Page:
Simo Häyhä vs. Soviet Sniper Squad

Photo of History's Greatest Sniper Duels Simo Häyhä vs. Soviet Sniper Squad
Finnish sniper Simo Häyhä was nicknamed “White Death” by the Red Army. 

Simo Häyhä was likely the greatest sniper of all time. As the Soviet Union was invading Finland starting in November of 1939, Finnish sniper Häyhä began picking off Russian soldiers for a total of over 542 kills by the time the invasion ended just four months later–all of these with a bolt-action M/28 rifle without a scope!

In addition to those 542 confirmed kills, he is also credited with another two hundred or so kills with a Suomi 9mm machine gun, which brings his total to well over 700 kills. 

After Häyhä took down twenty-five Soviet soldiers in a single day, the Russians had had enough. They sent their own snipers to try to get rid of their nemesis. Although he got the best of the snipers sent against him, Häyhä was eventually shot in the jaw with an exploding bullet. His fellow soldiers took him off the battlefield, one of them claiming “half his head was missing.”

Remarkably, Simo Häyhä survived his wounds, although it took him years to recuperate, and he lived until 2002 when he died at the age of 96!

Lyudmila Pavlichenko vs. Nazi Snipers

photo of History's Greatest Sniper Duels Lyudmila Pavlichenko vs Nazi Snipers
Soviet sniper Lyudmila Pavlichenko toured America with Eleanor Roosevelt after WWII ended. 

Lyudmila Pavlichenko has the distinction of being the deadliest female sniper in history. A feminist long before the term came into fashion, Pavlichenko is credited with killing at least 309 Nazis, 36 of whom had been enemy snipers. And while rumors persist that Pavlichenko was mostly a propaganda myth, she had been wounded four times by 1942 and had become a menace to German soldiers on the Eastern front. The Germans even resorted to addressing her over their loudspeakers, offering her comfort and candy to switch sides and join their ranks.

Suffering from severe post-traumatic stress disorder, Pavlichenko became a spokesperson for the war effort in Europe. She toured the United States with first lady Eleanor Roosevelt, another strong, no-nonsense woman, with whom she would forge a lifetime bond.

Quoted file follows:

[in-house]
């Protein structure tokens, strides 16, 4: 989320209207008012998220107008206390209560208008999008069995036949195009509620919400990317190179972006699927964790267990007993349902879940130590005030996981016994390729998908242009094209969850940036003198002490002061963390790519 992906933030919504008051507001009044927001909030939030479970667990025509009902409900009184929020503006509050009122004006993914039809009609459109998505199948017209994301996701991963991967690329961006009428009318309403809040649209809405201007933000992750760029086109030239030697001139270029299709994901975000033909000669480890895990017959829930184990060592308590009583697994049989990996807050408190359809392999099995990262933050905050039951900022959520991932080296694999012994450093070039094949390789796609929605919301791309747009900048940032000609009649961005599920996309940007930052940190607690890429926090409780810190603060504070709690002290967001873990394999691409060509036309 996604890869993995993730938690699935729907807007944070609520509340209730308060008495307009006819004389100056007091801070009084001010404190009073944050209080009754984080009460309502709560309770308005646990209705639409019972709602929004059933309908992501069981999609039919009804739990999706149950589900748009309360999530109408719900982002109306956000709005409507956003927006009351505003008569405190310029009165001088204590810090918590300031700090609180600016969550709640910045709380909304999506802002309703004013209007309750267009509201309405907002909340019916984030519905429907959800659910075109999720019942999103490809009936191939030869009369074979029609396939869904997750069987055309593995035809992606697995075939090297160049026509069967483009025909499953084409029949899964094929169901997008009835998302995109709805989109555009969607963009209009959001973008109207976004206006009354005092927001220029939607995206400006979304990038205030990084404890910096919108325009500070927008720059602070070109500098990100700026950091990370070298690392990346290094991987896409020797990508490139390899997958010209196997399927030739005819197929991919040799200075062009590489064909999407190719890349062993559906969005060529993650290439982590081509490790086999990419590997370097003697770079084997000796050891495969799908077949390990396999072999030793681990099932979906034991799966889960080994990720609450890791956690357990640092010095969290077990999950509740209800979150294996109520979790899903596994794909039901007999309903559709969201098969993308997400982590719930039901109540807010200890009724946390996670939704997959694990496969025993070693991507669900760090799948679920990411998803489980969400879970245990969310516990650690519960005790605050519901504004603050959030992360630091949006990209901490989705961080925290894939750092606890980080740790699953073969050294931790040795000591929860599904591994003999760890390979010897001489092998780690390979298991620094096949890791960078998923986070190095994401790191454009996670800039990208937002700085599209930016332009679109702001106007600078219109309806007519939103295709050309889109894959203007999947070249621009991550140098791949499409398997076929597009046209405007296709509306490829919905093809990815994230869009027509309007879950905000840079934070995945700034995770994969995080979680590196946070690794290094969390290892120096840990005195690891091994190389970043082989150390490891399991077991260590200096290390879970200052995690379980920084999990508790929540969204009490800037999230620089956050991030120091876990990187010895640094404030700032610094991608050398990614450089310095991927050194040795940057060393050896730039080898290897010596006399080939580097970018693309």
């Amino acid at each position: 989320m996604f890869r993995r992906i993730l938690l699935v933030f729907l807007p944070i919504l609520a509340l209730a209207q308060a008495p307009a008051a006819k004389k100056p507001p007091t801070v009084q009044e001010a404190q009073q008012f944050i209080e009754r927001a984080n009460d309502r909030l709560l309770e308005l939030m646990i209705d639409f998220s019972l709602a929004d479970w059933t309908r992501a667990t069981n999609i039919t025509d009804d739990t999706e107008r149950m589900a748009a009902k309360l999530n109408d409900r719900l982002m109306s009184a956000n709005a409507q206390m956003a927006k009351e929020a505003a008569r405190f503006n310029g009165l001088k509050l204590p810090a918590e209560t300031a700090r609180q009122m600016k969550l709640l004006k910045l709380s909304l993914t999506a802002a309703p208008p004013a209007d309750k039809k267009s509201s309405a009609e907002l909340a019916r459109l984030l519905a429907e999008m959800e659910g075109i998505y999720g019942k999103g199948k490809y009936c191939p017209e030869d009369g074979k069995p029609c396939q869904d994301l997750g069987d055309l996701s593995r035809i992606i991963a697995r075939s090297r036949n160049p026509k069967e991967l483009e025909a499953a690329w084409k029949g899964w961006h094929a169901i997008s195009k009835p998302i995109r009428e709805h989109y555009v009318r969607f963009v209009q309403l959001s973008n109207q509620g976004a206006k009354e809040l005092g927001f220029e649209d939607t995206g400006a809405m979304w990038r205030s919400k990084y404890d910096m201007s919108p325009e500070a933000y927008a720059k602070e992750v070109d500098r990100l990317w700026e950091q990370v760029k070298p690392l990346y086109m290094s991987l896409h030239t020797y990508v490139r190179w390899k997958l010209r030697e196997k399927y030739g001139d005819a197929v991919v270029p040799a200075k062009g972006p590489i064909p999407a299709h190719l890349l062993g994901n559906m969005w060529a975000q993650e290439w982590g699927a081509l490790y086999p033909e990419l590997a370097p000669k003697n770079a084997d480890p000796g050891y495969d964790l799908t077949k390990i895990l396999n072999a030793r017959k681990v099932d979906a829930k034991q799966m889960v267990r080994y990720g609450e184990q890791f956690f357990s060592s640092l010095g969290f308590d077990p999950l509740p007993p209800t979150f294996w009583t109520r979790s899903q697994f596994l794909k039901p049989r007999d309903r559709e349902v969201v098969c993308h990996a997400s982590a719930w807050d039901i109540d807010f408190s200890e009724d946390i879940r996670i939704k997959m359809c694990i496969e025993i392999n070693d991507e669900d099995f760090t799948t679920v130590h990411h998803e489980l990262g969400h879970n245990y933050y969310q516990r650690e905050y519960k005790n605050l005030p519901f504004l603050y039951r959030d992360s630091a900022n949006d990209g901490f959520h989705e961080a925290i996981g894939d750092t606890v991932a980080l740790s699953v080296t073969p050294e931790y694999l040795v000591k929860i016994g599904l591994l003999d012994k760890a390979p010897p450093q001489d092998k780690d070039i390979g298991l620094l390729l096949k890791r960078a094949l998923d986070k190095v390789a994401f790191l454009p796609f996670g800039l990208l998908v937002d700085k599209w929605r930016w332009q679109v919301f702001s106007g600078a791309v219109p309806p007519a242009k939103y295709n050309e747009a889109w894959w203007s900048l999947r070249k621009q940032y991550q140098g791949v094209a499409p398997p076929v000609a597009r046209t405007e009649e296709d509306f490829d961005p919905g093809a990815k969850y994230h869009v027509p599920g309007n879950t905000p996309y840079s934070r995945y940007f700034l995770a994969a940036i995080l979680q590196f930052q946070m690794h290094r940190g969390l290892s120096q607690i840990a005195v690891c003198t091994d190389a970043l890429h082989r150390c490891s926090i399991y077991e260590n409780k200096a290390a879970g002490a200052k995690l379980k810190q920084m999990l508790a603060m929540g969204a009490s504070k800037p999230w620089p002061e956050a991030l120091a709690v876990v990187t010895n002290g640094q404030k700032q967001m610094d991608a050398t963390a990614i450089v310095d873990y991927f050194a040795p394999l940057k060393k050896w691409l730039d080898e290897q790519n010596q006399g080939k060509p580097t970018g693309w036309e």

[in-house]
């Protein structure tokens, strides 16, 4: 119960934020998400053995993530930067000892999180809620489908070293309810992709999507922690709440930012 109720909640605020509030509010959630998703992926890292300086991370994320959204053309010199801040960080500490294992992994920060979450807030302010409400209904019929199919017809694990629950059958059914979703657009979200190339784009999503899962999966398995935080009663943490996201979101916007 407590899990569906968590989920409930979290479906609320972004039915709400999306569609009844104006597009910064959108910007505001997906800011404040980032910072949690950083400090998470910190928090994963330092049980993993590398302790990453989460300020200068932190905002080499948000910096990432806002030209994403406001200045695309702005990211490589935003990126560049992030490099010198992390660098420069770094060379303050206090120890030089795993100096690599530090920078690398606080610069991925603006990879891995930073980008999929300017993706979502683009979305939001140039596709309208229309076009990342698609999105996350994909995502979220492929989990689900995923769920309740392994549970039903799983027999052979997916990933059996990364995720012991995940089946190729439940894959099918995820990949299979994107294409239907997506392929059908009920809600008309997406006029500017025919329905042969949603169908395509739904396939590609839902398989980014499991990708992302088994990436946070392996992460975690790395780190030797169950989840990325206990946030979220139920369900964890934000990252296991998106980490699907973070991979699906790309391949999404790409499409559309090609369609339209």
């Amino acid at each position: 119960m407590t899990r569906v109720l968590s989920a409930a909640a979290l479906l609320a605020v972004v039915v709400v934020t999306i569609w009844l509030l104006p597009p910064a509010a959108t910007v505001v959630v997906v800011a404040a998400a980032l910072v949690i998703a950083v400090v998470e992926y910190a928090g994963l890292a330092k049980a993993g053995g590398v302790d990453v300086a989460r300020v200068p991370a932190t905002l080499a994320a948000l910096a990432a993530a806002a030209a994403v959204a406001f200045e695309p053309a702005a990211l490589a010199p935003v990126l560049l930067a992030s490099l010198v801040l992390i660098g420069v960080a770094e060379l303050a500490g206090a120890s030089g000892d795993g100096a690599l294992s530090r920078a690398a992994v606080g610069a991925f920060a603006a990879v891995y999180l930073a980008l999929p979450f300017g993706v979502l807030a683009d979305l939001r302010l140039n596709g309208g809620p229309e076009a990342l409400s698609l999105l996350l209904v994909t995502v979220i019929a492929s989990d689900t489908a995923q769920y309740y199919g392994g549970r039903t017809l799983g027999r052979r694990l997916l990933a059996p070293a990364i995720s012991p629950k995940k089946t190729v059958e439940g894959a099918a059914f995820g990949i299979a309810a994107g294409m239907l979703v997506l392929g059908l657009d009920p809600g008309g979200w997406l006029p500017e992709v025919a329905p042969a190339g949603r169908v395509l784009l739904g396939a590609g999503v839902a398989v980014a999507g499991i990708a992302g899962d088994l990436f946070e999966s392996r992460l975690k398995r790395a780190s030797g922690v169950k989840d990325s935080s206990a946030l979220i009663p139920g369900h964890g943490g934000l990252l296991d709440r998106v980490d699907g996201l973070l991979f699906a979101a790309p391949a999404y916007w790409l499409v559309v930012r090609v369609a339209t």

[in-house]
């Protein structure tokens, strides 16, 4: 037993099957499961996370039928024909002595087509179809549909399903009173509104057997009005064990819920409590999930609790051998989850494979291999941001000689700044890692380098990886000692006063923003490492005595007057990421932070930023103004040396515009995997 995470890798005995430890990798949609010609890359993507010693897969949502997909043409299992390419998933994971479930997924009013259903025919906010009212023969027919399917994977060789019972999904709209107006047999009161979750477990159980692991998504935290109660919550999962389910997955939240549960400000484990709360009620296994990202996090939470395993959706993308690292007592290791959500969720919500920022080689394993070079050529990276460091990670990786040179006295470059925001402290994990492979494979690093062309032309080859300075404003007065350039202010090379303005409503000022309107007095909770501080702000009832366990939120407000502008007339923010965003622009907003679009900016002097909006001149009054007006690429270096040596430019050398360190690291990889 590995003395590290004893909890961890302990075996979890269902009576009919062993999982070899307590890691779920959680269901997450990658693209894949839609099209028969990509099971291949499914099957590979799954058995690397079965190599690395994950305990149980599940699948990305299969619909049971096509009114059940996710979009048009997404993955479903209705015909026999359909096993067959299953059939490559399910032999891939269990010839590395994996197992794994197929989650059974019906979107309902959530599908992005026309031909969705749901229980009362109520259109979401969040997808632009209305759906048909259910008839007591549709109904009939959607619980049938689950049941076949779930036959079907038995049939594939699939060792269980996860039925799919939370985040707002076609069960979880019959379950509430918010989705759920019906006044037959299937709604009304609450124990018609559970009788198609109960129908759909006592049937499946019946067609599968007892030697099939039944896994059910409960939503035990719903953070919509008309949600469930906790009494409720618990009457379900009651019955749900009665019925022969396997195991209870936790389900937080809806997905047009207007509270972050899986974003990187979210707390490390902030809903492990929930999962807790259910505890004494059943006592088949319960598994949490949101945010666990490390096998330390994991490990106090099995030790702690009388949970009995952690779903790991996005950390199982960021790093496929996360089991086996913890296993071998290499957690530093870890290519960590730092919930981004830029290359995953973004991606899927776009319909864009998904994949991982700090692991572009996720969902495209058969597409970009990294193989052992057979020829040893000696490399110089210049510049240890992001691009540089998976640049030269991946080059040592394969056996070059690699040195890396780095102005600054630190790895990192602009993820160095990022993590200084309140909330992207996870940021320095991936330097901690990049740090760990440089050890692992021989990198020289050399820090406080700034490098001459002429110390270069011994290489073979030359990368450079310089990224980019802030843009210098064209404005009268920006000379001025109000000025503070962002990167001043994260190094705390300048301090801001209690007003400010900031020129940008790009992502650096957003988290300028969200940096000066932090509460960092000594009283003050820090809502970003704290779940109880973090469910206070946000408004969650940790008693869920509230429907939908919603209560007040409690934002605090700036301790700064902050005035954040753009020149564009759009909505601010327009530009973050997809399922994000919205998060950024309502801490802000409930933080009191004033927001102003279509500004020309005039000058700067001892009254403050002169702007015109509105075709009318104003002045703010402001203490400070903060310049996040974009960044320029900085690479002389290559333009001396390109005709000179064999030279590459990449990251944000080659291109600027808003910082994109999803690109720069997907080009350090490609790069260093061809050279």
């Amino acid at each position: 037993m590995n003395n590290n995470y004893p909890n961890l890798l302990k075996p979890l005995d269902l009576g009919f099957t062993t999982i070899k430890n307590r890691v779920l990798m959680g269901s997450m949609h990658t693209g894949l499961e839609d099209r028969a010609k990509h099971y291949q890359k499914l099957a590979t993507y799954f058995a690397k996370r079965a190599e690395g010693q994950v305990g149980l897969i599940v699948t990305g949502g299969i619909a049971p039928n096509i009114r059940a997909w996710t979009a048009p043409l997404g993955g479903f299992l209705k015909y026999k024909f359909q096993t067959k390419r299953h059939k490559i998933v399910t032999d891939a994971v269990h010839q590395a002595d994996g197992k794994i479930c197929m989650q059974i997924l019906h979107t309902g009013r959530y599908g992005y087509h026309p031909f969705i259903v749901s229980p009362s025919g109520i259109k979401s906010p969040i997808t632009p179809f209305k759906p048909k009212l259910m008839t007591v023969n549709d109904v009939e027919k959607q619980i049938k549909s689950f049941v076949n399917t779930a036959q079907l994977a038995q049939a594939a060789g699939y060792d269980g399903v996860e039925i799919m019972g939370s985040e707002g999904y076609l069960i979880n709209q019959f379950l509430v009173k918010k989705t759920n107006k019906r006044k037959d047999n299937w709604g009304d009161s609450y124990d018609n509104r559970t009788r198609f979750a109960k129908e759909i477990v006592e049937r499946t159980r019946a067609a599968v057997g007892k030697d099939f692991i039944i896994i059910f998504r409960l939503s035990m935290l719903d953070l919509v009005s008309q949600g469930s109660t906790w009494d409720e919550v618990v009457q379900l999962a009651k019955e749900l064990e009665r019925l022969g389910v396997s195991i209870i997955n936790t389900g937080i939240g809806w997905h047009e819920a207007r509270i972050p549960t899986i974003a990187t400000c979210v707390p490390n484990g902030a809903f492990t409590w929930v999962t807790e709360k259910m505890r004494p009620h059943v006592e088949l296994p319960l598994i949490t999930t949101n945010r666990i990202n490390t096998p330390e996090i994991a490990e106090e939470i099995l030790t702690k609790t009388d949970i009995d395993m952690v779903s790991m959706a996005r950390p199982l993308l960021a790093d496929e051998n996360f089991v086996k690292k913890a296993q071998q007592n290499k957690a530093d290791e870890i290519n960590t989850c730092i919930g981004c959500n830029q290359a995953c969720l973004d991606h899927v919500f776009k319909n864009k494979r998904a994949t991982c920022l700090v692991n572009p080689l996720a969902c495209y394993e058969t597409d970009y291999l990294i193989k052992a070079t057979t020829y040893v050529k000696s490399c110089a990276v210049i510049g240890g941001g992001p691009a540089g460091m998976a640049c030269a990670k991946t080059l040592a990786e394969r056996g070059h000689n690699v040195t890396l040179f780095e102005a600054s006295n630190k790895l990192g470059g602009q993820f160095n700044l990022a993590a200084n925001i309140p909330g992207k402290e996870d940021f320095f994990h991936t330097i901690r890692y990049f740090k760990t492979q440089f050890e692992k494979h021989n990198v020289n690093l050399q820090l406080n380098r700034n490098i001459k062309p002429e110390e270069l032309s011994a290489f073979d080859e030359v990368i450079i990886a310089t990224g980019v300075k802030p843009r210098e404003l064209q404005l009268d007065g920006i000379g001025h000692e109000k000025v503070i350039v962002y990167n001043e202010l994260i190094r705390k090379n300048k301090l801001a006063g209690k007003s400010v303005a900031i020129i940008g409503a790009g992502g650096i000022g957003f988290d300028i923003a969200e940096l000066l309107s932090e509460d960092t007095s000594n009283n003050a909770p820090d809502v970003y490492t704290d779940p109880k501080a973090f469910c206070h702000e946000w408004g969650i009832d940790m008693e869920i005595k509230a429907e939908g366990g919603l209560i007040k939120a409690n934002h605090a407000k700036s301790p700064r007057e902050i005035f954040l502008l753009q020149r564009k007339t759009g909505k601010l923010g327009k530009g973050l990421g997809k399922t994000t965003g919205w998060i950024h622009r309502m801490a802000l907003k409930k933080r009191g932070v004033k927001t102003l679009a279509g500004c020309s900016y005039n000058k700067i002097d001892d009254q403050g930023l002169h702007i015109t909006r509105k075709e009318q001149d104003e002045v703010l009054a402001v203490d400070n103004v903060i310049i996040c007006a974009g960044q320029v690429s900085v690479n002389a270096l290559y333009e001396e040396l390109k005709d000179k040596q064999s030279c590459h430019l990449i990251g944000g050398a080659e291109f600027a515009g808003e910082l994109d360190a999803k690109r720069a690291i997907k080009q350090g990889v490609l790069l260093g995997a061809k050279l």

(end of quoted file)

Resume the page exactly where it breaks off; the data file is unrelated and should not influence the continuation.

Lyudmila Pavlichenko’s wounds never healed completely, and she died in her son’s arms at the age of 58.  Because the USSR did not have adequate palliative care programs for its veterans, her death was a painful one. According to Pavlichenko’s daughter-in-law, the former sniper swore like a sailor, said goodbye to her son, and passed away.

Chris Kyle vs. Iraqi Sniper Mustafa (American Sniper)

photo of History's Greatest Sniper Duels Chris Kyle vs Iraqi Sniper Mustafa
Clint Eastwood directed the film American Sniper based on Chris Kyle’s life story.

The antagonist in the 2014 Hollywood blockbuster American Sniper is an Arab sniper known as “Mustafa.” He kills the friend of US SEAL sniper Chris Kyle (played by Bradley Cooper), and he picks off US troops one after another. Kyle feels he can’t leave his US comrades until he kills Mustafa. It’s a wonderful movie with a riveting plot.

But how much of this movie is historically accurate? Well, Chris Kyle is the real deal, with 160 confirmed kills, one Silver Star, and four Bronze Stars in four tours of duty during the Iraq War. Mustafa, on the other hand, is a shadowy figure at best.

Kyle writes little about Mustafa in his memoir, saying only that “From the reports we heard, Mustafa was an Olympics marksman who was using his skills against Americans and Iraqi police and soldiers. Several videos had been made and posted, boasting of his ability. I never saw him, but other snipers later killed an Iraqi sniper we think was him.”

Kyle survived his exploits in Iraq, only to be shot and killed on a gun range by a 25-year-old U.S. Marine Corps veteran who suffered from schizophrenia and post-traumatic stress disorder. Chris Kyle was 38 years old.